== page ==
The Loop: Where's the beef?
Welcome to The Loop, the Magazine's letters column, including the best of your thoughts on Twitter and Facebook.
For Popeye it was spinach. For Robert Oberst it's steak. Three-and-a-half pounds of it. A day - although he's allowed one day off a month. Oberst, a 28.5 stone (181kg) hulk with a wild beard, is one of the strongmen that the Magazine featured this week. A couple of readers are pretty impressed by his carnivorous diet. "If I could eat that much meat a day I would be SOOO happy..." tweets Nerdykanuk.
Other readers are alarmed about the potential long-term effects of the diet. Tenrai tweets, "Great, while waiting for your first myocardial infraction - it's just around the corner! - you should try jello!" In answer to the question posed in the headline, "What is life like as a 'strongman'?", Sean Breen writes, "What's it like? From that information I'd say two words: unhealthy/short." And, clearly thinking about the sailor-man, himself, Barry Honeycombe reminds readers "that there are plant-based athletes too!".
This week, the Magazine told the story of Paulo Henrique Machado, who has lived almost his entire life in hospital. Machado suffered paralysis brought on by polio when he was a baby, and he is still hooked up to an artificial respirator 24 hours a day. In a neighbouring bed is Eliana Zagui, whom he says is like a sister to him. "Every day, when I wake up I have the certainty that my strength is over there - Eliana. And it's reciprocated. I trust her and she trusts me."
Machado has trained as a computer animator and is now creating a television series about his life. Michelle Clarke tweets: "Remarkable. Creator of animation w/out bitterness & sense of wonder & imagination," while Lee Therriault says, "Amazing, the pair of them. Seems each is crucial to the other's survival."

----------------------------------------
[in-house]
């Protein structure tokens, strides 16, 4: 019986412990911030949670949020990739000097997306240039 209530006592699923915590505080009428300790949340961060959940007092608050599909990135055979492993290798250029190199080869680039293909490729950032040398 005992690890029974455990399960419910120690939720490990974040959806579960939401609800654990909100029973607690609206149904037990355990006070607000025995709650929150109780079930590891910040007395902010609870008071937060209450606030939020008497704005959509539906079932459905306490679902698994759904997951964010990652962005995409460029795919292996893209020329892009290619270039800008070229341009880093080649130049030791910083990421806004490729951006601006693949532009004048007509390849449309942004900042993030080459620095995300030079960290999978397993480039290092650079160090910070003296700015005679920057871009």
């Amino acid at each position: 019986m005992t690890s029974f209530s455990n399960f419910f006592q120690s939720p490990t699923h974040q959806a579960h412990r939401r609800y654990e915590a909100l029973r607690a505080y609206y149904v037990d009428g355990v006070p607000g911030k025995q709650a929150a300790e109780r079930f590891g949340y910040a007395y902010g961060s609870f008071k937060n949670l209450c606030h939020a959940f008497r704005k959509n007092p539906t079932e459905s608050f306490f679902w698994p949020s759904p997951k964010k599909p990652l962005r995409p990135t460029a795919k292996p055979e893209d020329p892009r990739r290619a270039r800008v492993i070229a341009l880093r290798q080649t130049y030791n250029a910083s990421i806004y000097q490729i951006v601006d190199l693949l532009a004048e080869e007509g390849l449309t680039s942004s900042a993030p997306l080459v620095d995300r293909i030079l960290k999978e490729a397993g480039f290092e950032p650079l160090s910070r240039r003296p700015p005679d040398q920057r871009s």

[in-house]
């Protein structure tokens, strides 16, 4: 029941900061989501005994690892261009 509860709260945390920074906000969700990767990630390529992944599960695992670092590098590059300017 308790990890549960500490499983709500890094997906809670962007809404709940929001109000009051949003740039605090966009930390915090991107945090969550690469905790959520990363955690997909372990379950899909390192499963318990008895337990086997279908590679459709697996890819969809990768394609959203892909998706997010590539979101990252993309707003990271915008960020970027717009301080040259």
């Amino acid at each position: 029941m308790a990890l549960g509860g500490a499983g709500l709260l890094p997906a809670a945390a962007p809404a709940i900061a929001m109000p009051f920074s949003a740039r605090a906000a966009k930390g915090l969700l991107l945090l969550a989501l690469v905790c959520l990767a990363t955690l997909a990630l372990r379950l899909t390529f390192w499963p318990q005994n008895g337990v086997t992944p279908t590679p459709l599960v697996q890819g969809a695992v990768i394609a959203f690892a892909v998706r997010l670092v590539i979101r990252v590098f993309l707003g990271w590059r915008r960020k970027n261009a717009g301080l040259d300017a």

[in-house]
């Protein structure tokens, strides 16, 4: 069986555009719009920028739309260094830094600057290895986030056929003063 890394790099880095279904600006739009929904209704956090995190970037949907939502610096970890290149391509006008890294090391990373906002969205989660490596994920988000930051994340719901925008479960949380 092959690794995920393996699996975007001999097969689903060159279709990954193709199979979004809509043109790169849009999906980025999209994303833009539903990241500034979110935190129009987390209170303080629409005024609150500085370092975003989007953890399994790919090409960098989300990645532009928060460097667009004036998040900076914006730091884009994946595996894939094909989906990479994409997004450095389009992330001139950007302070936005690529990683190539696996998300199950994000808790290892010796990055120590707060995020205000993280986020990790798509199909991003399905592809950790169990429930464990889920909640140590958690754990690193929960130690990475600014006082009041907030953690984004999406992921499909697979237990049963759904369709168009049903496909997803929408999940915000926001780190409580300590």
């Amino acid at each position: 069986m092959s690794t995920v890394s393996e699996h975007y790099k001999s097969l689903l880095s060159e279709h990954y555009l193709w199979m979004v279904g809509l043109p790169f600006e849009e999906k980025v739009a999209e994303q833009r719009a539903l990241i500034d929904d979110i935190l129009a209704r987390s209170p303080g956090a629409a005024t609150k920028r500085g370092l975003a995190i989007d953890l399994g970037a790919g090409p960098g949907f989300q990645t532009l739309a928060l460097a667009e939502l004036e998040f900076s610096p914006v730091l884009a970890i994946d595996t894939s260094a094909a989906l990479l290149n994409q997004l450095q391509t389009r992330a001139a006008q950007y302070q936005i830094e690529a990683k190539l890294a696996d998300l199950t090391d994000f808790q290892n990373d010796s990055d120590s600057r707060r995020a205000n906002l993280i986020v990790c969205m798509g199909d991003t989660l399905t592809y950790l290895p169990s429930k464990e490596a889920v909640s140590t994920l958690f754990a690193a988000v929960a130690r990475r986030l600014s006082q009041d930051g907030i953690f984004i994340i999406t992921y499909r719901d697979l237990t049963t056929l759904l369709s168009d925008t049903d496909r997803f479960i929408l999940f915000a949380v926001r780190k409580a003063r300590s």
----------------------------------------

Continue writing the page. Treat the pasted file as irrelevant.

For Larisse Carvalho the pair's story is cause for wider reflection. "As they said we have everything and most of the times we don't appreciate things as we should," she writes.
Phrase of the day on Thursday appeared to be "a Magnitogorsk-like fug of carcinogens" to describe pub beer gardens in the post-smoking ban era. Thanks to Simon Knock and Asif Mazumder who nominate it thus, in separate tweets. The phrase - mentioned by seven other people - can be found in Magazine's article asking whether beer gardens had become no-go areas for non-smokers in the summer. Gary Davison's bug-bear is smokers in the pub doorway, rather than the garden. "I'd rather someone sat at a table in a garden smoking away from me, rather than standing in the pub doorway where everyone walking in or out has to inhale their fumes!"
Many readers don't consider smoking in pub gardens an issue at all. James Taylor writes that, "as long as smokers don't push smoke in my face I'm happy to be around them. Most of my friends are smokers". Jim insists there are upsides: "Smirting" (we think that's a mash-up of "smoking" and "flirting") "is definitely the best consequence of the smoking ban," he says. Chris Horner writes, "I hate smoking but I think this article is ridiculous. I've been out in a few beer gardens recently and haven't noticed the smoke." Mark Suede confesses to having "very mixed feelings about this. I don't have an issue in particular with smokers, and certainly not with those who decide to smoke out in the open in places like beer gardens. The idea there is some sort of 'fug' created in the outside by smokers is a total nonsense". Okay, but maybe in Russia - in Magnitogorsk, perhaps?
After the news that hundreds of passengers had been stranded in a broken-down First Great Western train at the weekend, Monitor suggested five-and-a-half ways to make the five-and-a-half hour delay more tolerable. In response came this email - so spare a thought for Gareth:
"A five-and-a-half hour train delay? That's a mere heartbeat. We're stuck behind a broken lock on the Leeds-Liverpool Canal - the delay is expected to be between four and fourteen days."
Monitor's article on how many times Dr Who can regenerate has, er, generated a massive response, including a number of readers who take issue with this phrase: "Capaldi is the 12th Doctor, so does this mean he's the penultimate?"
"First off, Capaldi is not the 'penultimate' regeneration. The process of regenerating means going from 1 > 2, the > is the actual regeneration which means 13 doctors, not 12 - we didn't start with a 0 Doctor. Now, Capaldi might actually be the penultimate regeneration IF John Hurt turns out to be a missing Doctor in the 50th, but it won't be because he's the 12th," writes Wyatte from Washington DC.
Doctor Who fans are divided on whether Capaldi is the penultimate or last Doctor - Magazine hopes this schism doesn't develop into a conflict as deadly as that the Doctor encountered between the Servateem and the Tesh, or for that matter the war between humans and the Hath on the planet Messaline.